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Q&A


By Ilona Kauremszky


Q: Why is travel tax so expensive? I have asked countless people about this and I always seem to get an answer of “I don t quite know.” Why does it vary from place to place?

A: Nothing is certain but death and taxes said Benjamin Franklin. Travel tax to boot has always had its debate. Hotels in certain cities administer what’s known as a destination marketing fee. In Toronto, for example there’s an additional 3% DMF plus the usual GST/PST. According to the Greater Toronto Hotel Association all of the money generated from the DMF is dedicated to the Greater Toronto Area’s promotional efforts. The DMF is collected and administered by the Greater Toronto Hotel Association, which forwards all of the money to Tourism Toronto, the organization responsible for promoting our city to potential visitors around the world.

Air suppliers will argue it’s to pay for security charges, airport improvement fees, and the like. Right now Winnipeg MP Jim Maloway has a private members bill known as the Airline Passenger Bill of Rights he wants introduced. His web site says, “Maloway believes we should follow the lead of the European Union, where passengers are compensated when flights are delayed or cancelled, even if it's due to poor weather. They should also be protected when they are bumped from a flight or have baggage problems.” He’s asking for your opinion. You can read the bill’s summary and have your say and vote at his web site, http://www.jimmaloway.ca/airline.html.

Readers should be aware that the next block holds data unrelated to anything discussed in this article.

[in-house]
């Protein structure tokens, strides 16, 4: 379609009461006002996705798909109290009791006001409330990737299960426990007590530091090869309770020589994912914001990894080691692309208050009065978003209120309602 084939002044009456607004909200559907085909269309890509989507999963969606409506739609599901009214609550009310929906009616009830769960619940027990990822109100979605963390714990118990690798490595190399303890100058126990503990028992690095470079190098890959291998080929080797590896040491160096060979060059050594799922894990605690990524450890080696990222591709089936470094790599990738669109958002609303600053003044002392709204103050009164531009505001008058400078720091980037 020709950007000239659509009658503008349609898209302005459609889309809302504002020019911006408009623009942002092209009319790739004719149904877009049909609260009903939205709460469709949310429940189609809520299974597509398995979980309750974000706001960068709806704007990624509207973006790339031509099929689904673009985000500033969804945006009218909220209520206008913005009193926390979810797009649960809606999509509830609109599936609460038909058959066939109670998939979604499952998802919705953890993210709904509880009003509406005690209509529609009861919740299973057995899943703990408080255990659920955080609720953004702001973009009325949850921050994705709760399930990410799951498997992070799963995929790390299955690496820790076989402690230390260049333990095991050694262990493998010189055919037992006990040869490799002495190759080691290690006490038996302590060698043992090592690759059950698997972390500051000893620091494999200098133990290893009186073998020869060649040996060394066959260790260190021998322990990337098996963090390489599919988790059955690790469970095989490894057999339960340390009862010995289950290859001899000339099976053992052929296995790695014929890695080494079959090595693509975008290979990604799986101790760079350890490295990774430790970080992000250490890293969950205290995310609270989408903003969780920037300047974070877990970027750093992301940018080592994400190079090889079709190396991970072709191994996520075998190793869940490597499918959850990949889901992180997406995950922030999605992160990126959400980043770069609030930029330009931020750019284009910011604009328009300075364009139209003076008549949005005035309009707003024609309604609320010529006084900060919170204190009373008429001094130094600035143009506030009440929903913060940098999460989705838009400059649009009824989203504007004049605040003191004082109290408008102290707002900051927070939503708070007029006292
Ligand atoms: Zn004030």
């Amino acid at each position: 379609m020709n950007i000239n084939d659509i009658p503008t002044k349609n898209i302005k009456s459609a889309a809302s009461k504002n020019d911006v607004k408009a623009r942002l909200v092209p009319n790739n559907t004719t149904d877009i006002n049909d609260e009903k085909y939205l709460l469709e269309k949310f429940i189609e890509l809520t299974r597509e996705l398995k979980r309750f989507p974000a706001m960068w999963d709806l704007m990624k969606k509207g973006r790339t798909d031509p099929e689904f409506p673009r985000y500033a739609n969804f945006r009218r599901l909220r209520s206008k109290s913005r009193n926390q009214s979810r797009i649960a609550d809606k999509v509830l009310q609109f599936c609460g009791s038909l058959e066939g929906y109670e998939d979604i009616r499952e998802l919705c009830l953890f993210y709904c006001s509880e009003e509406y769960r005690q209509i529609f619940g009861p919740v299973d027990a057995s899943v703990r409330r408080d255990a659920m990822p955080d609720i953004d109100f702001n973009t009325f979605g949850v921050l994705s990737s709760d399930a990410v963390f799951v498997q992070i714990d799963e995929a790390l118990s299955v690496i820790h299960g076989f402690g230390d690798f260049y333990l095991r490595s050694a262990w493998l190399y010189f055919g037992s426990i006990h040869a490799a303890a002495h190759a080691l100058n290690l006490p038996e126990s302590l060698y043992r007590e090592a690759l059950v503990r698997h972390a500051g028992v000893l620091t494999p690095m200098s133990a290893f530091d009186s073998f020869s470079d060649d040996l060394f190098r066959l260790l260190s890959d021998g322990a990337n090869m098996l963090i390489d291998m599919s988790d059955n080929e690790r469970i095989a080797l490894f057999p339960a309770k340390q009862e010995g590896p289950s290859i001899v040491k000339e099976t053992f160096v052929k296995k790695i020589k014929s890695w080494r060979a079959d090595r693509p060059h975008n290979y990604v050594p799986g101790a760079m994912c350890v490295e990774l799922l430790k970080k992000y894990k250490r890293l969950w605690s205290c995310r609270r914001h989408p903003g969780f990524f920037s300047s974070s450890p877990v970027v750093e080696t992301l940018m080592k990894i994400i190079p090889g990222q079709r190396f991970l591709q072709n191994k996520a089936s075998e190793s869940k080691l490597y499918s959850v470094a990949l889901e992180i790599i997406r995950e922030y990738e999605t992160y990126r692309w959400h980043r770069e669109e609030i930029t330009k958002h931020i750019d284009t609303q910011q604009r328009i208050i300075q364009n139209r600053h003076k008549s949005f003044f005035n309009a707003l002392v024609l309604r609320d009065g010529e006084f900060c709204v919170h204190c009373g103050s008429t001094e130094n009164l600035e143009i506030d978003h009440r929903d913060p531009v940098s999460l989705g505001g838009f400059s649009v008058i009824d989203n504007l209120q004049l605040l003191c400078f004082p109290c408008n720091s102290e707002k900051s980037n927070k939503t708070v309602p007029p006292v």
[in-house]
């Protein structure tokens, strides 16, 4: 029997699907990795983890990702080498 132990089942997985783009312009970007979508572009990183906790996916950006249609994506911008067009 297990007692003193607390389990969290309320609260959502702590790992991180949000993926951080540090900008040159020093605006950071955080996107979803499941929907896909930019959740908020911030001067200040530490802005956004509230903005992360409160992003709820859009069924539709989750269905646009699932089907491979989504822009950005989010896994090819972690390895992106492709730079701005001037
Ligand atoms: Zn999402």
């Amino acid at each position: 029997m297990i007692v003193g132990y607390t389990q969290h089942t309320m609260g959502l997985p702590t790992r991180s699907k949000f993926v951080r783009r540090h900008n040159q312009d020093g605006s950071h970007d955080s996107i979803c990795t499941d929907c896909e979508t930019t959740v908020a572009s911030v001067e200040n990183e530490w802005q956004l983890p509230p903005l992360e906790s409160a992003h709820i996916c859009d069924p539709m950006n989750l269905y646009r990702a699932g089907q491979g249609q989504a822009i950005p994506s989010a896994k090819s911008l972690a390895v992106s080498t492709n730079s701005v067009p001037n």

In the US, the US lodging industry looks like it’ll be seeing a slight decrease in fees and surcharges. That’s according to Dr. Bjorn Hanson, Clinical Associate Professor at NYU Tisch Center for Hospitality, Tourism, and Sports Management who recently reported in HotelNewsNow.com that the forecast for U.S. lodging industry fees and surcharges in 2009 is for the first decrease in the amounts collected since 2001. “This decline follows a five-year period (2003–2007) of steady increases and/or record amounts collected.

In 2008, fees and surcharges remained stable at approximately $1.75 billion, the same amount collected in 2007,” he wrote and also reported, “These fees and surcharges have become an important source of revenue and profits for full service hotels and resorts because the new and increased charges reflect little or sometimes no new costs.” Charges could include: mini-bar restocking fees; baggage holding fees after checking out of a hotel; early departure fees; reservation cancellation fees and more. It you’re not sure on your trip’s total expenses, always ask for a break-down and be sure to inquire on surcharges and fees.

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